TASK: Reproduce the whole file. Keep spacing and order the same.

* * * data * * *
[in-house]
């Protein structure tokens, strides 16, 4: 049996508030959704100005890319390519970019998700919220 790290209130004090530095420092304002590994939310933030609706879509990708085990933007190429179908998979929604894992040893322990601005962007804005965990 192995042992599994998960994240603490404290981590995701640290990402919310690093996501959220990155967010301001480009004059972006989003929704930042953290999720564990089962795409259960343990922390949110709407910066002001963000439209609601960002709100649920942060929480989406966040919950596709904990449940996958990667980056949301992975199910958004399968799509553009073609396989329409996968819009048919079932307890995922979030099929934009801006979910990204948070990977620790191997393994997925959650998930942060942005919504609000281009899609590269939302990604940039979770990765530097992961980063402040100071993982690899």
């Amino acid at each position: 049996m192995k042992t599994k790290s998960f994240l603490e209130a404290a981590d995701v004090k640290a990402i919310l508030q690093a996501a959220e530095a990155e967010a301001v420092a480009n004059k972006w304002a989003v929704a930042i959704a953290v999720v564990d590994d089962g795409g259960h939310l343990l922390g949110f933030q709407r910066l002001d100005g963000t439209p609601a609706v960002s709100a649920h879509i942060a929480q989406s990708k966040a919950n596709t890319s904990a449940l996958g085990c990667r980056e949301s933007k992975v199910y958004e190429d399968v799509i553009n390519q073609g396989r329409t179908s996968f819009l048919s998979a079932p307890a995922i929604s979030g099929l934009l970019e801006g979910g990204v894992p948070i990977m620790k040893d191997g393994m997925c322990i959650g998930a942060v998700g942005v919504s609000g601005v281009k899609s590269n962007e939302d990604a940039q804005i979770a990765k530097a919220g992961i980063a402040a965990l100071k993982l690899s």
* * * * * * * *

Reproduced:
[in-house]
């Protein structure tokens, strides 16, 4: 049996508030959704100005890319390519970019998700919220 790290209130004090530095420092304002590994939310933030609706879509990708085990933007190429179908998979929604894992040893322990601005962007804005965990 192995042992599994998960994240603490404290981590995701640290990402919310690093996501959220990155967010301001480009004059972006989003929704930042953290999720564990089962795409259960343990922390949110709407910066002001963000439209609601960002709100649920942060929480989406966040919950596709904990449940996958990667980056949301992975199910958004399968799509553009073609396989329409996968819009048919079932307890995922979030099929934009801006979910990204948070990977620790191997393994997925959650998930942060942005919504609000281009899609590269939302990604940039979770990765530097992961980063402040100071993982690899």
């Amino acid at each position: 049996m192995k042992t599994k790290s998960f994240l603490e209130a404290a981590d995701v004090k640290a990402i919310l508030q690093a996501a959220e530095a990155e967010a301001v420092a480009n004059k972006w304002a989003v929704a930042i959704a953290v999720v564990d590994d089962g795409g259960h939310l343990l922390g949110f933030q709407r910066l002001d100005g963000t439209p609601a609706v960002s709100a649920h879509i942060a929480q989406s990708k966040a919950n596709t890319s904990a449940l996958g085990c990667r980056e949301s933007k992975v199910y958004e190429d399968v799509i553009n390519q073609g396989r329409t179908s996968f819009l048919s998979a079932p307890a995922i929604s979030g099929l934009l970019e801006g979910g990204v894992p948070i990977m620790k040893d191997g393994m997925c322990i959650g998930a942060v998700g942005v919504s609000g601005v281009k899609s590269n962007e939302d990604a940039q804005i979770a990765k530097a919220g992961i980063a402040a965990l100071k993982l690899s």